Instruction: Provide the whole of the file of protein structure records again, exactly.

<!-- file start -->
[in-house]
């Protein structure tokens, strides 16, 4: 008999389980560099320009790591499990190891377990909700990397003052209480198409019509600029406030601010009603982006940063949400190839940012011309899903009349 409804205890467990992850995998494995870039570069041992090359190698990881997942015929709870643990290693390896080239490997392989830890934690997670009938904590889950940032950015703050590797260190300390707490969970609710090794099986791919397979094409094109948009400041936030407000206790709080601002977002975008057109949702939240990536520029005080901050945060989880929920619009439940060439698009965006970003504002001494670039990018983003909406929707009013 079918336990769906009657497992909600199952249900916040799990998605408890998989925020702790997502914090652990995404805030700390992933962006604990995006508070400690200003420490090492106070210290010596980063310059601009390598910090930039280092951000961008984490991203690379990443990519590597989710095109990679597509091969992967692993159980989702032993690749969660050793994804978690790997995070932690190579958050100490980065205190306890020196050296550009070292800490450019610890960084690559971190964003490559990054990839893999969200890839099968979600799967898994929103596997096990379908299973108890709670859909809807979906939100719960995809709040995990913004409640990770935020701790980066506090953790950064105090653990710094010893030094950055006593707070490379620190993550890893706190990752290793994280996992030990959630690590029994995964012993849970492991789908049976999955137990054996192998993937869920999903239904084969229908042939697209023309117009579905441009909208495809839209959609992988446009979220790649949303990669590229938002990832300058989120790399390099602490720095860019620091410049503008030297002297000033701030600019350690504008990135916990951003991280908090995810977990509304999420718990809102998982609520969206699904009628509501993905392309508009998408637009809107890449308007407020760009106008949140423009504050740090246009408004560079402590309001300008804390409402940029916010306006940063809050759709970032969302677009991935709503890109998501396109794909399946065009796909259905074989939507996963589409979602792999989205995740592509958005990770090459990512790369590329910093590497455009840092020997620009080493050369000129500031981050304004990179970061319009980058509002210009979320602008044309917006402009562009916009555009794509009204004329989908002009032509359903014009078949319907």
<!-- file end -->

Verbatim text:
[in-house]
């Protein structure tokens, strides 16, 4: 008999389980560099320009790591499990190891377990909700990397003052209480198409019509600029406030601010009603982006940063949400190839940012011309899903009349 409804205890467990992850995998494995870039570069041992090359190698990881997942015929709870643990290693390896080239490997392989830890934690997670009938904590889950940032950015703050590797260190300390707490969970609710090794099986791919397979094409094109948009400041936030407000206790709080601002977002975008057109949702939240990536520029005080901050945060989880929920619009439940060439698009965006970003504002001494670039990018983003909406929707009013 079918336990769906009657497992909600199952249900916040799990998605408890998989925020702790997502914090652990995404805030700390992933962006604990995006508070400690200003420490090492106070210290010596980063310059601009390598910090930039280092951000961008984490991203690379990443990519590597989710095109990679597509091969992967692993159980989702032993690749969660050793994804978690790997995070932690190579958050100490980065205190306890020196050296550009070292800490450019610890960084690559971190964003490559990054990839893999969200890839099968979600799967898994929103596997096990379908299973108890709670859909809807979906939100719960995809709040995990913004409640990770935020701790980066506090953790950064105090653990710094010893030094950055006593707070490379620190993550890893706190990752290793994280996992030990959630690590029994995964012993849970492991789908049976999955137990054996192998993937869920999903239904084969229908042939697209023309117009579905441009909208495809839209959609992988446009979220790649949303990669590229938002990832300058989120790399390099602490720095860019620091410049503008030297002297000033701030600019350690504008990135916990951003991280908090995810977990509304999420718990809102998982609520969206699904009628509501993905392309508009998408637009809107890449308007407020760009106008949140423009504050740090246009408004560079402590309001300008804390409402940029916010306006940063809050759709970032969302677009991935709503890109998501396109794909399946065009796909259905074989939507996963589409979602792999989205995740592509958005990770090459990512790369590329910093590497455009840092020997620009080493050369000129500031981050304004990179970061319009980058509002210009979320602008044309917006402009562009916009555009794509009204004329989908002009032509359903014009078949319907």